Implications of Patrilineality on the GAE
Where am I going with this? Well, if some biblical authors apparently believed in patrilineality and/or spermism (as the writer of Hebrews seemed to), would that influence how they viewed the significance of genealogies, which mostly listed only fathers? As far as I know, the recent GAE thesis assumes that either parent (father or mother) is allowed to count as an ancestor. So say if Adam and Eve had Cain, who had a daughter X who married someone outside the Garden, then all descendants of X would still be counted as descending from Adam and Eve. But the situation drastically changes if you can only “count” your father. Each person only has one father; genealogy would spread much less rapidly. I’m not sure if anybody has done a calculation using these assumptions. It would be interesting to know.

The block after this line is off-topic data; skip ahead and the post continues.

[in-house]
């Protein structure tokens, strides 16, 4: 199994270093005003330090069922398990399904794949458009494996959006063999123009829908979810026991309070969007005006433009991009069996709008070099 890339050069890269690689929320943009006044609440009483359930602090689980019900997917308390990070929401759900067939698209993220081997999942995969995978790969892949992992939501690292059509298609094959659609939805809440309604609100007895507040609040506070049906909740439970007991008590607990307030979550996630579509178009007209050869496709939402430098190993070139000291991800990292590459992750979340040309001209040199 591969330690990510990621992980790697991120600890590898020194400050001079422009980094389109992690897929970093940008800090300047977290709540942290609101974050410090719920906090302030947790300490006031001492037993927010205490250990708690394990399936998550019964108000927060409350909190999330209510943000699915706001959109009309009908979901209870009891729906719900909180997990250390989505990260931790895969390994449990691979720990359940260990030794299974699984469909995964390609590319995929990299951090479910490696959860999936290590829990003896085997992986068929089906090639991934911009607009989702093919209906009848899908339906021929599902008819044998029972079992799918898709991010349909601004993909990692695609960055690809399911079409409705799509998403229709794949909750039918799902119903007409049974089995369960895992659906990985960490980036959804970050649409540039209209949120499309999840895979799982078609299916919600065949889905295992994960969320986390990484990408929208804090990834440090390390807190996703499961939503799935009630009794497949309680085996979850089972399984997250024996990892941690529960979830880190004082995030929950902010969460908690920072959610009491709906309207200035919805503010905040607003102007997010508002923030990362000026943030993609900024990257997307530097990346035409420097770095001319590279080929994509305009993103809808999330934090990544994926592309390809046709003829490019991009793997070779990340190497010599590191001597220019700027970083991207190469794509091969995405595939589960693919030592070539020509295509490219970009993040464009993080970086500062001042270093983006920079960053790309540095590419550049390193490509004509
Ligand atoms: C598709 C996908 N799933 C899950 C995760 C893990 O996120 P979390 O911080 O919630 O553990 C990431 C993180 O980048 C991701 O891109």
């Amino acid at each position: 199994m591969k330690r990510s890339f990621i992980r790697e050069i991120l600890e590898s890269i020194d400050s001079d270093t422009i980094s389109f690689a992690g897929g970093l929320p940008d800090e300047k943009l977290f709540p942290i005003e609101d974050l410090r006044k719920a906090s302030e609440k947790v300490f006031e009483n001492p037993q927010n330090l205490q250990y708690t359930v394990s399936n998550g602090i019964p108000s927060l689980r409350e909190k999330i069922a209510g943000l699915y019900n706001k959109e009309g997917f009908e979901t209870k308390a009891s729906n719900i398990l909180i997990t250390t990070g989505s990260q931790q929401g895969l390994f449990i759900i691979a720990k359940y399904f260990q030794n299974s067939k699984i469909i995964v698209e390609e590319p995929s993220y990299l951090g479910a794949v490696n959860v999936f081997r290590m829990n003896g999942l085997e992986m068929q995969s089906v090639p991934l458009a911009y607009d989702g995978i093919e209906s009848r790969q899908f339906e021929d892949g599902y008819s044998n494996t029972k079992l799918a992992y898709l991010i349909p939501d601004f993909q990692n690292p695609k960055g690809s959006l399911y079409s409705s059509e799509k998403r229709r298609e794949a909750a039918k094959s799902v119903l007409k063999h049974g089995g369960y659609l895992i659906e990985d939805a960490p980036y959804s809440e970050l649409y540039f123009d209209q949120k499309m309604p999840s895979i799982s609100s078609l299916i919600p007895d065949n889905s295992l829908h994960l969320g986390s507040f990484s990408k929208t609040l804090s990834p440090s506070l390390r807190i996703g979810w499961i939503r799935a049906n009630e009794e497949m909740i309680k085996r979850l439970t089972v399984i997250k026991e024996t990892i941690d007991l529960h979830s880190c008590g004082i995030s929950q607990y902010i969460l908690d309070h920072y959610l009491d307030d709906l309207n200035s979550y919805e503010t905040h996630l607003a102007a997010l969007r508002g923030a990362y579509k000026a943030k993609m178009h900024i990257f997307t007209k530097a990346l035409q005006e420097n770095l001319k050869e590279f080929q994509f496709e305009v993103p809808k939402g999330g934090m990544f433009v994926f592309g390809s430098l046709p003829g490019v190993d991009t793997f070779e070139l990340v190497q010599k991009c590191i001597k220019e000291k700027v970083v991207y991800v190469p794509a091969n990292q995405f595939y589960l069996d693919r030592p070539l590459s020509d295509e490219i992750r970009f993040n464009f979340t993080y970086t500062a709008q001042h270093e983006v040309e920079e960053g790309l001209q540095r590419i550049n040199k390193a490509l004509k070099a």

Throughout the GAE book, Joshua states repeatedly that the Bible talks about genealogy, not genetics. In his exploratory proposal for the propagation of original sin (p. 197), he posits that original sin is spread by our causal connection to God’s act of mercy upon Adam. Now of course, we as modern readers no longer hold to spermism, and even many evangelical Christians would not hold to patriarchal notions like patrilineality. I do not intend to turn this into a complementarian/egalitarian debate.
Still, I do want to bring up a question: isn’t it more accurate to say that when the Bible talks about genealogy, it is mainly concerned about patrilineal genealogy? Even if one believes that patrilineality is no longer important in the New Testament, where there is no longer “male or female” (Gal. 3:28), it is clear that patrilineality is central in the Old Testament genealogies, laws, and patriarchal narratives, which define the identity of the nation of Israel. In contrast, Joshua’s proposal of genealogical connection (whether patrilineal or matrilineal) to Adam and Eve being significant is a distinctly more egalitarian idea. But it seems to me that if you want to downplay the the modern Christian relevance of patrilineality (for example, if patrilineality was just an ancient accommodation to the patriarchal culture of the ANE), you might also have good reason to downplay the relevance of genealogy as well. The two seem to be coupled together.